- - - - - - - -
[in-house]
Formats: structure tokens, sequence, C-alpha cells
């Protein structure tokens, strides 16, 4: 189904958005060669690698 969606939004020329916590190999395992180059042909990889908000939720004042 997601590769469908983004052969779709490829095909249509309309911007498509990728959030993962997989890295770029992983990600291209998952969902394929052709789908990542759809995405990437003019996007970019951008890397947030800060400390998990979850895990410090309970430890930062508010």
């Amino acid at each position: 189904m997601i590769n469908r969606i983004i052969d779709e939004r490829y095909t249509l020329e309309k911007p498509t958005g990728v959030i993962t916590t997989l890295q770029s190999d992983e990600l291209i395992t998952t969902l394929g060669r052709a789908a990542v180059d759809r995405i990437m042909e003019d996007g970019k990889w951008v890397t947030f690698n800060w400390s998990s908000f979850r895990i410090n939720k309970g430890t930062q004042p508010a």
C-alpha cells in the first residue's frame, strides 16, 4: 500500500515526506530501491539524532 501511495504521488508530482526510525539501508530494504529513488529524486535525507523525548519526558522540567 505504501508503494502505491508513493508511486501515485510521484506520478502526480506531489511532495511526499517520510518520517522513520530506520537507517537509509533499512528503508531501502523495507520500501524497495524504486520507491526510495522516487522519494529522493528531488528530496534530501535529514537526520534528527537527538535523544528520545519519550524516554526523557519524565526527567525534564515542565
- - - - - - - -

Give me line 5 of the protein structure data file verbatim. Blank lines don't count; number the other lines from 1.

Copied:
C-alpha cells in the first residue's frame, strides 16, 4: 500500500515526506530501491539524532 501511495504521488508530482526510525539501508530494504529513488529524486535525507523525548519526558522540567 505504501508503494502505491508513493508511486501515485510521484506520478502526480506531489511532495511526499517520510518520517522513520530506520537507517537509509533499512528503508531501502523495507520500501524497495524504486520507491526510495522516487522519494529522493528531488528530496534530501535529514537526520534528527537527538535523544528520545519519550524516554526523557519524565526527567525534564515542565